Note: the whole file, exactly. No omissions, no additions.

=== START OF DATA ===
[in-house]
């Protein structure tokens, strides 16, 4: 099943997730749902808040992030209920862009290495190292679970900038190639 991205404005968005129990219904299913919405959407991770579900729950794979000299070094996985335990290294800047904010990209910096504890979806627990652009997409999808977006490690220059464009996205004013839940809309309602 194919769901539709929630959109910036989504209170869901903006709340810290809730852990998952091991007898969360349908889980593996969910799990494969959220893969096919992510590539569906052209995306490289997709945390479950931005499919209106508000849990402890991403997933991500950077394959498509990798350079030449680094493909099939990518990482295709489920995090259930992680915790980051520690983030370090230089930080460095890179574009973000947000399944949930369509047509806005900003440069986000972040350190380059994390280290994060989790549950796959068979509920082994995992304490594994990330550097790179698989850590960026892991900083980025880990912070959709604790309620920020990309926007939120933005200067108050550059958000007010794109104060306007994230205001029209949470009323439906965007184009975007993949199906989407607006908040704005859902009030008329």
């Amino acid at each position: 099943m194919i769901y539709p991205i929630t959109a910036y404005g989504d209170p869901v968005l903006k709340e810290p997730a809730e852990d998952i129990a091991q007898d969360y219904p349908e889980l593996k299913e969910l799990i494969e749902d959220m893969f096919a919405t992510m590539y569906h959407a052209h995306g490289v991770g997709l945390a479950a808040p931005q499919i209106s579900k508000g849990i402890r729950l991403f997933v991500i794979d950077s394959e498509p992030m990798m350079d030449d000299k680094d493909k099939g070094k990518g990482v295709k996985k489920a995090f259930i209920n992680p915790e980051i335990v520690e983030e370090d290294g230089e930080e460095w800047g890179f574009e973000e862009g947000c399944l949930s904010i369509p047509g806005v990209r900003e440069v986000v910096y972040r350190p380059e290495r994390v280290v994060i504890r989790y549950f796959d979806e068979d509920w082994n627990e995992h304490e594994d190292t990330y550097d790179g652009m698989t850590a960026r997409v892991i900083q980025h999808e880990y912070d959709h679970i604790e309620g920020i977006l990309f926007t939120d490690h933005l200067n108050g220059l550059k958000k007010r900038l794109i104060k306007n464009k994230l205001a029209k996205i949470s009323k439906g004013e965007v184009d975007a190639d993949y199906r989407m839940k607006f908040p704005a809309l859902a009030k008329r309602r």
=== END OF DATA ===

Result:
[in-house]
């Protein structure tokens, strides 16, 4: 099943997730749902808040992030209920862009290495190292679970900038190639 991205404005968005129990219904299913919405959407991770579900729950794979000299070094996985335990290294800047904010990209910096504890979806627990652009997409999808977006490690220059464009996205004013839940809309309602 194919769901539709929630959109910036989504209170869901903006709340810290809730852990998952091991007898969360349908889980593996969910799990494969959220893969096919992510590539569906052209995306490289997709945390479950931005499919209106508000849990402890991403997933991500950077394959498509990798350079030449680094493909099939990518990482295709489920995090259930992680915790980051520690983030370090230089930080460095890179574009973000947000399944949930369509047509806005900003440069986000972040350190380059994390280290994060989790549950796959068979509920082994995992304490594994990330550097790179698989850590960026892991900083980025880990912070959709604790309620920020990309926007939120933005200067108050550059958000007010794109104060306007994230205001029209949470009323439906965007184009975007993949199906989407607006908040704005859902009030008329």
């Amino acid at each position: 099943m194919i769901y539709p991205i929630t959109a910036y404005g989504d209170p869901v968005l903006k709340e810290p997730a809730e852990d998952i129990a091991q007898d969360y219904p349908e889980l593996k299913e969910l799990i494969e749902d959220m893969f096919a919405t992510m590539y569906h959407a052209h995306g490289v991770g997709l945390a479950a808040p931005q499919i209106s579900k508000g849990i402890r729950l991403f997933v991500i794979d950077s394959e498509p992030m990798m350079d030449d000299k680094d493909k099939g070094k990518g990482v295709k996985k489920a995090f259930i209920n992680p915790e980051i335990v520690e983030e370090d290294g230089e930080e460095w800047g890179f574009e973000e862009g947000c399944l949930s904010i369509p047509g806005v990209r900003e440069v986000v910096y972040r350190p380059e290495r994390v280290v994060i504890r989790y549950f796959d979806e068979d509920w082994n627990e995992h304490e594994d190292t990330y550097d790179g652009m698989t850590a960026r997409v892991i900083q980025h999808e880990y912070d959709h679970i604790e309620g920020i977006l990309f926007t939120d490690h933005l200067n108050g220059l550059k958000k007010r900038l794109i104060k306007n464009k994230l205001a029209k996205i949470s009323k439906g004013e965007v184009d975007a190639d993949y199906r989407m839940k607006f908040p704005a809309l859902a009030k008329r309602r």